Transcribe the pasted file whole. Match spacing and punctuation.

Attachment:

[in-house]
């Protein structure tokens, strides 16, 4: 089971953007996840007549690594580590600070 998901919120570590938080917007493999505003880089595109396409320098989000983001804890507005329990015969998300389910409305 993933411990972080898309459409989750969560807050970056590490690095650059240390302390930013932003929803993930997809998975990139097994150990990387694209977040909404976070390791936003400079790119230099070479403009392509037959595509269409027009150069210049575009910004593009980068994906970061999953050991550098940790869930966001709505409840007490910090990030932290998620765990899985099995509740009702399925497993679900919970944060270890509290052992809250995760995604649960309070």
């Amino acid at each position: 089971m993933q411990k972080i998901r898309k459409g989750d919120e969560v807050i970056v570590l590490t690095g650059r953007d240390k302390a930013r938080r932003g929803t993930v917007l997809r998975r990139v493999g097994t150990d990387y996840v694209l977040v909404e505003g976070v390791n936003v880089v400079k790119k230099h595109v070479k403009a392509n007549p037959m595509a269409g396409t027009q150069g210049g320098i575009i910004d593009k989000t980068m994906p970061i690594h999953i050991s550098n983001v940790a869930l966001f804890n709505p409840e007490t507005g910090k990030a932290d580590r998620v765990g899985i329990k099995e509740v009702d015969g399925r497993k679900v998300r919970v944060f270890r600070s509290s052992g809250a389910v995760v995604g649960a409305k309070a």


[in-house]
């Protein structure tokens, strides 16, 4: 089971953007996840007549690594580590600070 998901919120570590938080917007493999505003880089595109396409320098989000983001804890507005329990015969998300389910409305 993933411990972080898309459409989750969560807050970056590490690095650059240390302390930013932003929803993930997809998975990139097994150990990387694209977040909404976070390791936003400079790119230099070479403009392509037959595509269409027009150069210049575009910004593009980068994906970061999953050991550098940790869930966001709505409840007490910090990030932290998620765990899985099995509740009702399925497993679900919970944060270890509290052992809250995760995604649960309070």
């Amino acid at each position: 089971m993933q411990k972080i998901r898309k459409g989750d919120e969560v807050i970056v570590l590490t690095g650059r953007d240390k302390a930013r938080r932003g929803t993930v917007l997809r998975r990139v493999g097994t150990d990387y996840v694209l977040v909404e505003g976070v390791n936003v880089v400079k790119k230099h595109v070479k403009a392509n007549p037959m595509a269409g396409t027009q150069g210049g320098i575009i910004d593009k989000t980068m994906p970061i690594h999953i050991s550098n983001v940790a869930l966001f804890n709505p409840e007490t507005g910090k990030a932290d580590r998620v765990g899985i329990k099995e509740v009702d015969g399925r497993k679900v998300r919970v944060f270890r600070s509290s052992g809250a389910v995760v995604g649960a409305k309070a």